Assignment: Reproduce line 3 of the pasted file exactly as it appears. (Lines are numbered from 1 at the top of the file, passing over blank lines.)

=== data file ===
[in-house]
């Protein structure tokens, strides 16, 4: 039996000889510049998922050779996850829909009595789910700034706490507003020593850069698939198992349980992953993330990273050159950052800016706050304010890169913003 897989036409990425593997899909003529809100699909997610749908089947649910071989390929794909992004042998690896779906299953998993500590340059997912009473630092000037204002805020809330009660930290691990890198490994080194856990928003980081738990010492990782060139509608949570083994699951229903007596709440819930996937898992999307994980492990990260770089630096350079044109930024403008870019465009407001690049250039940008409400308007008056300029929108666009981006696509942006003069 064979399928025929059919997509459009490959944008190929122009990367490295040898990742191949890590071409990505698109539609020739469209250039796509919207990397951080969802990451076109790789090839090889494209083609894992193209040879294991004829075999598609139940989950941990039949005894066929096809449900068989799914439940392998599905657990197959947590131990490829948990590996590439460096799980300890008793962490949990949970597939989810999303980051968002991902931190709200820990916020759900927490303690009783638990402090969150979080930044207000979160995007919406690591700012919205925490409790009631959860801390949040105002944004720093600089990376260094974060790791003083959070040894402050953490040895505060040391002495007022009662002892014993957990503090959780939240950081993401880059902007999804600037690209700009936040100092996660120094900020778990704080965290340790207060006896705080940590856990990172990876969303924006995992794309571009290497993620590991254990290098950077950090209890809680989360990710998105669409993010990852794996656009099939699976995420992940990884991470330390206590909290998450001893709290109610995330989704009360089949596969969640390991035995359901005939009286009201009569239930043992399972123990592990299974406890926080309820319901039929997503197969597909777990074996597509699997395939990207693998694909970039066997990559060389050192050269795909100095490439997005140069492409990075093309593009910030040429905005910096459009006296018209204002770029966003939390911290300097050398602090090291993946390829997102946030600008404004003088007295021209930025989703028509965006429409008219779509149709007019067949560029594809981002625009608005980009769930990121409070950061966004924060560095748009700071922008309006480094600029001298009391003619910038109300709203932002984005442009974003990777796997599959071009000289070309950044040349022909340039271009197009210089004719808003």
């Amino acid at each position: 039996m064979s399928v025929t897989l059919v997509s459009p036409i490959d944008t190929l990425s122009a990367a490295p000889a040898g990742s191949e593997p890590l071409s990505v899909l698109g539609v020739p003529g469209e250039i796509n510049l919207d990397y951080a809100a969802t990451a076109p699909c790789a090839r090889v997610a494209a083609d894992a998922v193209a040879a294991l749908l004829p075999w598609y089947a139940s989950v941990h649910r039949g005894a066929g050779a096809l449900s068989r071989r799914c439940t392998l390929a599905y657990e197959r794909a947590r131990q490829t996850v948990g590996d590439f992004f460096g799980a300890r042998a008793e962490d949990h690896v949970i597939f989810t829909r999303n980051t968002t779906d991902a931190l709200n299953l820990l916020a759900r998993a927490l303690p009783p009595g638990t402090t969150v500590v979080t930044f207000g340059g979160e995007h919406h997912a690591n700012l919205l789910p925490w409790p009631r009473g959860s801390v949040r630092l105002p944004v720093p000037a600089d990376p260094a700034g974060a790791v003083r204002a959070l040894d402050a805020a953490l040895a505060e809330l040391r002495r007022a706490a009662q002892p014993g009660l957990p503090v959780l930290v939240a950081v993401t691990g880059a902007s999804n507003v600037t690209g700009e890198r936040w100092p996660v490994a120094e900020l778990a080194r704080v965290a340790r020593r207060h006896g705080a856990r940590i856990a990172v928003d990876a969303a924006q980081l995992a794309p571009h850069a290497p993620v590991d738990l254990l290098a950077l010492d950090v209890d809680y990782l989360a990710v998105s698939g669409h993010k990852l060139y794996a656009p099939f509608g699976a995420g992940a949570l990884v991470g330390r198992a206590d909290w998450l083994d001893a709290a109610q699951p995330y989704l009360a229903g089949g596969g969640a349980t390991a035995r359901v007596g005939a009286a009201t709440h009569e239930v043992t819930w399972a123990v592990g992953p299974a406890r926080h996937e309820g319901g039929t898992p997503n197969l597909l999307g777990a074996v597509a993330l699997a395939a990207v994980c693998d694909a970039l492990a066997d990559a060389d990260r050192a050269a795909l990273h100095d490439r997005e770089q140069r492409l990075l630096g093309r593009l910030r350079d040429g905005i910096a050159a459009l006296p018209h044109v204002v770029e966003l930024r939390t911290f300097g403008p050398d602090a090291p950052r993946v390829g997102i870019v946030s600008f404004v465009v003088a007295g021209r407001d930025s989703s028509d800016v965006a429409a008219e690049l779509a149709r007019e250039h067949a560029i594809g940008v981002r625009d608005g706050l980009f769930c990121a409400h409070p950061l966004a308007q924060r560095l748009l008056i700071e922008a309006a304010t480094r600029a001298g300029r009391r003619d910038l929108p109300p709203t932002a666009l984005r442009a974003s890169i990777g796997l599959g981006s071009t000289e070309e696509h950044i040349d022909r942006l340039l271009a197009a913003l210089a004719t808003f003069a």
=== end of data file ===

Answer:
């Amino acid at each position: 039996m064979s399928v025929t897989l059919v997509s459009p036409i490959d944008t190929l990425s122009a990367a490295p000889a040898g990742s191949e593997p890590l071409s990505v899909l698109g539609v020739p003529g469209e250039i796509n510049l919207d990397y951080a809100a969802t990451a076109p699909c790789a090839r090889v997610a494209a083609d894992a998922v193209a040879a294991l749908l004829p075999w598609y089947a139940s989950v941990h649910r039949g005894a066929g050779a096809l449900s068989r071989r799914c439940t392998l390929a599905y657990e197959r794909a947590r131990q490829t996850v948990g590996d590439f992004f460096g799980a300890r042998a008793e962490d949990h690896v949970i597939f989810t829909r999303n980051t968002t779906d991902a931190l709200n299953l820990l916020a759900r998993a927490l303690p009783p009595g638990t402090t969150v500590v979080t930044f207000g340059g979160e995007h919406h997912a690591n700012l919205l789910p925490w409790p009631r009473g959860s801390v949040r630092l105002p944004v720093p000037a600089d990376p260094a700034g974060a790791v003083r204002a959070l040894d402050a805020a953490l040895a505060e809330l040391r002495r007022a706490a009662q002892p014993g009660l957990p503090v959780l930290v939240a950081v993401t691990g880059a902007s999804n507003v600037t690209g700009e890198r936040w100092p996660v490994a120094e900020l778990a080194r704080v965290a340790r020593r207060h006896g705080a856990r940590i856990a990172v928003d990876a969303a924006q980081l995992a794309p571009h850069a290497p993620v590991d738990l254990l290098a950077l010492d950090v209890d809680y990782l989360a990710v998105s698939g669409h993010k990852l060139y794996a656009p099939f509608g699976a995420g992940a949570l990884v991470g330390r198992a206590d909290w998450l083994d001893a709290a109610q699951p995330y989704l009360a229903g089949g596969g969640a349980t390991a035995r359901v007596g005939a009286a009201t709440h009569e239930v043992t819930w399972a123990v592990g992953p299974a406890r926080h996937e309820g319901g039929t898992p997503n197969l597909l999307g777990a074996v597509a993330l699997a395939a990207v994980c693998d694909a970039l492990a066997d990559a060389d990260r050192a050269a795909l990273h100095d490439r997005e770089q140069r492409l990075l630096g093309r593009l910030r350079d040429g905005i910096a050159a459009l006296p018209h044109v204002v770029e966003l930024r939390t911290f300097g403008p050398d602090a090291p950052r993946v390829g997102i870019v946030s600008f404004v465009v003088a007295g021209r407001d930025s989703s028509d800016v965006a429409a008219e690049l779509a149709r007019e250039h067949a560029i594809g940008v981002r625009d608005g706050l980009f769930c990121a409400h409070p950061l966004a308007q924060r560095l748009l008056i700071e922008a309006a304010t480094r600029a001298g300029r009391r003619d910038l929108p109300p709203t932002a666009l984005r442009a974003s890169i990777g796997l599959g981006s071009t000289e070309e696509h950044i040349d022909r942006l340039l271009a197009a913003l210089a004719t808003f003069a």